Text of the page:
Shortly after this initial meeting, representatives from 10 of the leading national organisations met on 2 June 1987 in Montreal, Canada, to take the discussions forward. The group toasting the event is pictured opposite. During this meeting, it was also formally agreed that the name of the group should be the International Occupational Hygiene Association (IOHA). Again under the guidance of Dr Lee, the aforementioned goals of the Association were formalised.

In April of 1988, the first board meeting of the IOHA was held in Nottingham, England. Representatives from several countries, representing different associations attended, and the first order of business was to elect Dr Lee as chair of the board. During this meeting, the first governance structure and guidelines for the Association were discussed, but it took an additional three years to finalise the details of how the organisation would work and to create the associated governance documents. The first official acceptance of the Association’s bylaws was signed into effect by the board in April 1989.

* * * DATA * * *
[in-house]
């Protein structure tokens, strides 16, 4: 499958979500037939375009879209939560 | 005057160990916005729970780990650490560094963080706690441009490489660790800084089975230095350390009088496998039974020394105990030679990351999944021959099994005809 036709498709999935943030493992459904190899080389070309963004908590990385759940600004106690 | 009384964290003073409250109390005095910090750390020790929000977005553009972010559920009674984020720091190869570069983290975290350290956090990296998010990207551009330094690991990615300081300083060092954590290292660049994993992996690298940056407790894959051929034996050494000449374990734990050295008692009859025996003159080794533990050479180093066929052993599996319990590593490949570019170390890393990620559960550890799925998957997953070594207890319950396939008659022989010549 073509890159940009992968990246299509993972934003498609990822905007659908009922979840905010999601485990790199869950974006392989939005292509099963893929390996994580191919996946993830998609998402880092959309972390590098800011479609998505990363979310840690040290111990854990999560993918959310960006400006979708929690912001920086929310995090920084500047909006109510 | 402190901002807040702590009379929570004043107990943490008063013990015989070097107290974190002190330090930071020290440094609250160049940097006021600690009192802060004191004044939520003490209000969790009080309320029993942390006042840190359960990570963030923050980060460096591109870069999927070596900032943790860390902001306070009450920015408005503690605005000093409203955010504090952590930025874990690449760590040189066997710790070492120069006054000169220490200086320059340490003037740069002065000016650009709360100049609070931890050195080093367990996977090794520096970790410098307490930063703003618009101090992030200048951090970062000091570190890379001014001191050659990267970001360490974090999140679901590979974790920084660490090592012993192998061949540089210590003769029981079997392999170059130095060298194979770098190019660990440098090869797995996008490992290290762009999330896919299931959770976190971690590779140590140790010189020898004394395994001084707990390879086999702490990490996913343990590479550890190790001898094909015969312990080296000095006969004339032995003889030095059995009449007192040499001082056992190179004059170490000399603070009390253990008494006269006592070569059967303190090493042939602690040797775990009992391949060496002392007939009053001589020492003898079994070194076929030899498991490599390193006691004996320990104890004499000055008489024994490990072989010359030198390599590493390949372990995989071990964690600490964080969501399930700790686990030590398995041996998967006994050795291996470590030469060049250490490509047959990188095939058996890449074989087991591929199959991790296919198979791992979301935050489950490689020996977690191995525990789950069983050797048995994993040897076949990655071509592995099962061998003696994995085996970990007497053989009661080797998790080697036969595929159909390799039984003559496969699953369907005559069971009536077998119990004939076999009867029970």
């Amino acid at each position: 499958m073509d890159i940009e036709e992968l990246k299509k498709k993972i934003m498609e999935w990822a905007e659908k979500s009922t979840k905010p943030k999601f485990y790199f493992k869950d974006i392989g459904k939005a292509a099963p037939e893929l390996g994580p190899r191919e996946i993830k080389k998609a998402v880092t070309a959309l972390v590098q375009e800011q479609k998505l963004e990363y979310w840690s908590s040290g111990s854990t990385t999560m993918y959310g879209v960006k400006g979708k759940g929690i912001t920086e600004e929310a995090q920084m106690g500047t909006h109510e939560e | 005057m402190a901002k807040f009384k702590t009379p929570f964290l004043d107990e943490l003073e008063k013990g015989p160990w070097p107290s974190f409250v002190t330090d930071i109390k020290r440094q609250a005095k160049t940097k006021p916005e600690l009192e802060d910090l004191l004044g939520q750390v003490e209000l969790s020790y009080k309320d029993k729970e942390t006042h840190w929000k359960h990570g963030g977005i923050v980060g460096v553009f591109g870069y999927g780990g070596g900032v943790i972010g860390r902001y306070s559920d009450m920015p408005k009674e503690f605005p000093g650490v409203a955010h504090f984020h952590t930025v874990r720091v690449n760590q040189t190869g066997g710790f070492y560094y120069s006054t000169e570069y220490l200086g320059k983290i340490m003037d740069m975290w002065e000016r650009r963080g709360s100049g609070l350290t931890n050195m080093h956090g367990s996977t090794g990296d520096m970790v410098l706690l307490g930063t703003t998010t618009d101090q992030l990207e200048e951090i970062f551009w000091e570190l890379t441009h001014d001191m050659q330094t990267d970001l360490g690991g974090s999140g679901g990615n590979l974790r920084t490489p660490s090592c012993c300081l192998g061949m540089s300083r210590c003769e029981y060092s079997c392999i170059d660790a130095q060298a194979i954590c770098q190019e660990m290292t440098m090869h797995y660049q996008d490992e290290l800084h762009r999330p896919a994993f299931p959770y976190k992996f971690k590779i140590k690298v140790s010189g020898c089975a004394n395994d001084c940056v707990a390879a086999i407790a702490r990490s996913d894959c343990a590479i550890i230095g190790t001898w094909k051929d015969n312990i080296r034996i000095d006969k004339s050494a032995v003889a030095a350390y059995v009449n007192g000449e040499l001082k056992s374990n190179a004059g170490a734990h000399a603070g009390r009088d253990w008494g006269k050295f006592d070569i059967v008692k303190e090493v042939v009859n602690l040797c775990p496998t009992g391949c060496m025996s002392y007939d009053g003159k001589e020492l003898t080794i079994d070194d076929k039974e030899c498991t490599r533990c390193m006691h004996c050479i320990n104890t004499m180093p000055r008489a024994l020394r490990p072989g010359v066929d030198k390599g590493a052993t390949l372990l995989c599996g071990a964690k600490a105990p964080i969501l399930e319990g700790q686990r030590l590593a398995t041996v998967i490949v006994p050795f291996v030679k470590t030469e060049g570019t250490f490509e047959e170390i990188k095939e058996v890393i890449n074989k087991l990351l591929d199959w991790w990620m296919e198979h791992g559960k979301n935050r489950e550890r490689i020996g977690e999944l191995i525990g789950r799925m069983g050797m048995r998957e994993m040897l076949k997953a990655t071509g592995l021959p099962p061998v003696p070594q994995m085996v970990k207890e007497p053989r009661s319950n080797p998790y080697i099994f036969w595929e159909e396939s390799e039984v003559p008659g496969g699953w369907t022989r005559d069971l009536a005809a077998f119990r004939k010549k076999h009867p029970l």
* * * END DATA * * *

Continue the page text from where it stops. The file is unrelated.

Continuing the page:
ORIGINAL MEMBERS

Professional organisations approved as members at the time of the board meeting in 1988 were:

• The American Conference of Governmental Industrial Hygienists

• The American Industrial Hygiene Association

• The Australian Institute of Occupational Hygienists

• The British Occupational Hygiene Society

• The Canadian Registration board for Occupational Hygienists

• The Dutch Occupational Hygiene Society